One in four people in the world are most likely to be affected by mental or neurological disorders at some point in their lives. Every 40 seconds, one person loses their life to suicide, with depression being a leading cause of disability worldwide. Two of the most common mental health conditions, depression, and anxiety, cost the global economy US$ 1 trillion each year.
Furthermore, the prevalence of mental issues in men has been triggered by the unique challenges faced by them, including the social pressure to ‘be a man' and the lack of support in seeking help, due to stigma surrounding emotional well-being.
“Mental illnesses are underdiagnosed in men, clinical issues that are presenting, are not being reported. While we might say that depression and anxiety are more prevalent in women, we know for sure that men are struggling, they are suffering. When compared to women, men are more than four times more likely to use substances, and four times more likely to end their life by suicide. They are 11 times more likely to spend time in jail and report lower life satisfaction. Men are less likely to recognise and report any physical and mental ailments. There is a disconnect, and they find it very hard to acknowledge that they need support. While depression and anxiety will show up in women, anti-social behaviours or substance abuse will be the warning signs for men,” explains Dr. Saliha.
She continues to speak about how mental health disorders develop in adolescent girls and boys, with girls experiencing issues of depression, anxiety, eating disorders, while boys will show symptoms of ADHD, anti-social behaviour and are more prone to suicide. “While girls will have suicidal ideation and suicide attempts, the completion is more likely to happen in young boys than it is in young girls. There is a lot more aggression, suppression, and numbing that takes place in men and boys compared to girls. The cultural stigma surrounding mental health is one of the main perpetrators and chief obstacles to people admitting that they're struggling and seeking help. This is across the board – every country, every culture, every race, every religion faces it,” she says.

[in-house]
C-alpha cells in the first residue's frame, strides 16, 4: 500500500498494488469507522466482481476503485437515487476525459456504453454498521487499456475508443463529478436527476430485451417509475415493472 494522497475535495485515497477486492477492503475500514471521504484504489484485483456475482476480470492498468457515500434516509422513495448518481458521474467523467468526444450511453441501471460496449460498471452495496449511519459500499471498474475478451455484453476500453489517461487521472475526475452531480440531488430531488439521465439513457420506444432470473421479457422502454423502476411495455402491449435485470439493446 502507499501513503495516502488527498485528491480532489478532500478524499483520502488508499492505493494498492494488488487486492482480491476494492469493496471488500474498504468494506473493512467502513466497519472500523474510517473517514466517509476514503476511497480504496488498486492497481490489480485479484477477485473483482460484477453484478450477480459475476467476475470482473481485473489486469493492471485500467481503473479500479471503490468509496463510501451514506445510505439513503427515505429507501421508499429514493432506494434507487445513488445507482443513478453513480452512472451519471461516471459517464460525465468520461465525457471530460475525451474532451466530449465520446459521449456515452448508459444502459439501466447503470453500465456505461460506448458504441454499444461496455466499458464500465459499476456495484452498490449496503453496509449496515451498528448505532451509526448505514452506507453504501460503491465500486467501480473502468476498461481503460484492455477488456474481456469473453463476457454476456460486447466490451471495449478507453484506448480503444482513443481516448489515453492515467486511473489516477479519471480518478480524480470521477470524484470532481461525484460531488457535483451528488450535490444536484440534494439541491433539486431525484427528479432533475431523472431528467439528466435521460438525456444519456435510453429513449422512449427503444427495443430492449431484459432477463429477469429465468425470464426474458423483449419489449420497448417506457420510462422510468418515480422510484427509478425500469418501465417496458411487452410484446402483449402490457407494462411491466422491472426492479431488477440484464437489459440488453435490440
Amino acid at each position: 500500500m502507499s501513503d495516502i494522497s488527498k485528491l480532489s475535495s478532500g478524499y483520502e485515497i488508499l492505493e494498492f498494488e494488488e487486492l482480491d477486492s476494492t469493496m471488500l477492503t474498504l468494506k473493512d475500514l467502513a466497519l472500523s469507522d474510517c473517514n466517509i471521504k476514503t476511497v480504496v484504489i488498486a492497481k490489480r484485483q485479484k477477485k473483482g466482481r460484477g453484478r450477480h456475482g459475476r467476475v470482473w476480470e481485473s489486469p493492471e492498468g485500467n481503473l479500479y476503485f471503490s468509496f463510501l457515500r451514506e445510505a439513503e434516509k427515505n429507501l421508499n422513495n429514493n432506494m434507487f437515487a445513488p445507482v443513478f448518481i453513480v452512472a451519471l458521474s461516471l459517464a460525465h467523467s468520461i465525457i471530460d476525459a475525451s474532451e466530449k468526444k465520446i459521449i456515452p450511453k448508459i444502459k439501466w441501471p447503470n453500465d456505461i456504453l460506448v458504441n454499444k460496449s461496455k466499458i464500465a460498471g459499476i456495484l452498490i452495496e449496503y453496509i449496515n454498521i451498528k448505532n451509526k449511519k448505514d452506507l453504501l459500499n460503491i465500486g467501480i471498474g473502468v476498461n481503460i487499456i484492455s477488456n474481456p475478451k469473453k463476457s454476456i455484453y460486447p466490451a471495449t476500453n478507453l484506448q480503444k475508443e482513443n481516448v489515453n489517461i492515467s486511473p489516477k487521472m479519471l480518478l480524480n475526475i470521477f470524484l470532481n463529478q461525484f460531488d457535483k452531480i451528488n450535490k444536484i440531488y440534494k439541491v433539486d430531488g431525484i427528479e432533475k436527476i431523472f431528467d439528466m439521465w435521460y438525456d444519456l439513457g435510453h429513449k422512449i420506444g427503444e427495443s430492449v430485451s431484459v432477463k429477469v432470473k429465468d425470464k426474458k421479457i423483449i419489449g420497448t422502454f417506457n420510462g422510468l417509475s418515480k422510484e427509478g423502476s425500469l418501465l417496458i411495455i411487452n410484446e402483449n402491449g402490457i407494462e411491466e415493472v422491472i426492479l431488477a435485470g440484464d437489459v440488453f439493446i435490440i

Suicide is one of the leading causes of death for men globally. In the UK, the highest suicide rate is for men is between the age of 45-49. “Mental illnesses, like mental health problems, are major changes in your thoughts, feelings, and behaviours over a period of at least two weeks. It impairs your functioning and interrupts your life. This is more than just feeling sad for a week. It is not being able to get out of bed, feeling withdrawn and disconnected. It is crucial to recognise these signs and to seek help from a psychiatrist or a psychologist. Joining support groups, where you don't even have to engage initially, but as a starting point just to be present and surround yourself with support is a big step,” advises Dr. Saliha.
What are other ways to maintain one’s mental health? Dr. Saliha speaks about the benefits of moving around. “Exercise is a good way to attend to your mental health as well. John Ratey, Harvard psychiatrist who's done decades of research on the impact of physical exercise on mental health, has reported that it is more important for your mental health than physical,” she concludes.
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